Grand Am Road Racing Media Conference
Topics: Grand Am Road Racing
May 11, 2011
J.J. O'MALLEY: Ladies and gentlemen, welcome to the Grand-Am teleconference as we get ready for the Bosch Engineering 250 at Virginia International Raceway. Today we visit with a driver who has competed in every Daytona Prototype race, David Donohue, driver of the No. 5 Action Express Porsche/Riley.
Action Express is off to a great start with both of the team's cars tied for second. Could you talk a little bit about the season to date and how you plan to carry that momentum into Saturday's race at VIR.
DAVID DONOHUE: Well, I think we're definitely excited this year. About midway through last year, the same organization, if you will, or group of people, was Brumos and Action Express. Beginning of this year Action Express sort of absorbed that other car into their own realm, if you will, while Brumos pursued the GT car out of their shop in Jacksonville.
What's happening now is really the product of the efforts that started around the second race at Watkins Glen last year for us.
We're delighted to see both cars really tied for second, showing a lot of improvement in racing and being the only ones really to be up there with the 01 car.
Having said that, we also have lacked the consistency. We finished second, fifth and ninth and we're second in points. That means everybody else has been less consistent than us.
We're hoping to finish up this last big break in the beginning of the schedule, if you will, and carry on some momentum and knock the 01 car off that top podium step and start winning some races on our own.
J.J. O'MALLEY: Thank you, David. We'll open the floor for questions.
Q. David, you made a comment that kind of got my curiosity up. I was wondering, in between the first three races of the season we have some long breaks. Then you mentioned some inconsistencies in your finishing. Did those long breaks kind of break momentum? And once you get on an every-other-week schedule, how does that help the team perform better?
DAVID DONOHUE: It's easy to answer as far as our inconsistencies. At Daytona we had a rear suspension problem and the rear sway bar causing me to spin and then a drive brake issue on a fueling part of the car which caused a pit fire. So our finish position there wasn't up high because we had mechanical problems.
We were running really well at Barber and were sitting very pretty for a podium position, luckily third. I don't know if we could have gotten second, but possibly second as well, since the 90 car had fallen out. But we cut a tire when a bunch of cars got together in front of Darren. One of the GT cars took evasive action and hit him in the rear tire.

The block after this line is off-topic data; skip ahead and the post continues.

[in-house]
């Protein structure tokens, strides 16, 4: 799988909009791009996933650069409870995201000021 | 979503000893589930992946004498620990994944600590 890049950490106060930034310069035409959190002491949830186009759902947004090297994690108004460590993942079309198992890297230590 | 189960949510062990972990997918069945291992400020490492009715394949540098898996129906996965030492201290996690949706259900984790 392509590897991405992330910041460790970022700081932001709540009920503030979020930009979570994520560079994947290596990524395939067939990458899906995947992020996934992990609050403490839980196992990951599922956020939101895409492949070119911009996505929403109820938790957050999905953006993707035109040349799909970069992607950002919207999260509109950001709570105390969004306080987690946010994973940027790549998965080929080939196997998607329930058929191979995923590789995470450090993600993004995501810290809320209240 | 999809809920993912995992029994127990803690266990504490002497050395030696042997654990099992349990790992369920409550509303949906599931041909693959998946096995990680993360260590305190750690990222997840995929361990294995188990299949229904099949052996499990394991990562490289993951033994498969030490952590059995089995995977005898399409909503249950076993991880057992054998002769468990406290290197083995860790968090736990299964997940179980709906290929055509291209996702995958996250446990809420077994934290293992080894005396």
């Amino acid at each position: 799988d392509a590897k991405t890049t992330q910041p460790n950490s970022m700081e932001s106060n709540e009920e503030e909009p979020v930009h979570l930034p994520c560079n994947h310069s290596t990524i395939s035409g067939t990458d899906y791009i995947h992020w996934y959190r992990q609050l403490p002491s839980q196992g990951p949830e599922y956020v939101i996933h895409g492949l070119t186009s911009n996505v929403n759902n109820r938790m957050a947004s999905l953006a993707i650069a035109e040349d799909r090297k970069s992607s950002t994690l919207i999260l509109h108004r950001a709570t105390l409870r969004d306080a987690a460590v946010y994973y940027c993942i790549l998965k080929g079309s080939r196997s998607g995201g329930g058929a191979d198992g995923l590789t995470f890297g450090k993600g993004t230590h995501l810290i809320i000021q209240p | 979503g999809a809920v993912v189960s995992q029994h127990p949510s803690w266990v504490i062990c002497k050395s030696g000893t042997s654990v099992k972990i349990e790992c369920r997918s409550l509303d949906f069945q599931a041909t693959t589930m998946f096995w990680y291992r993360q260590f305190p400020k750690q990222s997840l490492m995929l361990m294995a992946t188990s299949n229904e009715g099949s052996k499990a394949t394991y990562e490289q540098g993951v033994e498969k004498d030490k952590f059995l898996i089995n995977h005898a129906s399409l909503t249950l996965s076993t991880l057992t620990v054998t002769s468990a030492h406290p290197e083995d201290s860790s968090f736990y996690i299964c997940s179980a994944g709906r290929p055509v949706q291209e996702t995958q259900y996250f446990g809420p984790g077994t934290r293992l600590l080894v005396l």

Taking a lot pit stops in our races is the kiss of death for a good finish because there's no time and everyone is competitive enough that you're not going to make up the time.
Our finishes have been inconsistent, but our performances have not been.
As far as the momentum of the schedule, the races are kind of coming at us quicker. I think that helps, to be honest with you. We're all taking these big breaks. You kind of lose touch a little bit. You lose that personal momentum of dealing with the team and the car, learning how to progress with everything.
Hopefully we'll kind of get into a routine and just enjoy what we all call racing and a regular season of racing and see each other every other weekend, every third weekend, whatever it is.
We're just looking forward to it. We race to race on the racetrack and run around, not sit at home and anticipate the next race.
Q. The difference between the car this year from last, is it handling and chassis or is it engine and speed?
DAVID DONOHUE: That's tough to say. Certainly the engine's quite a bit different. It's much heavier. The weight's in a different location. The way it delivers power for us is different. This is the V8 versus the six-cylinder Porsche there. Of course, the economy as well. We have new tires from Continental. Everyone is adjusting to those.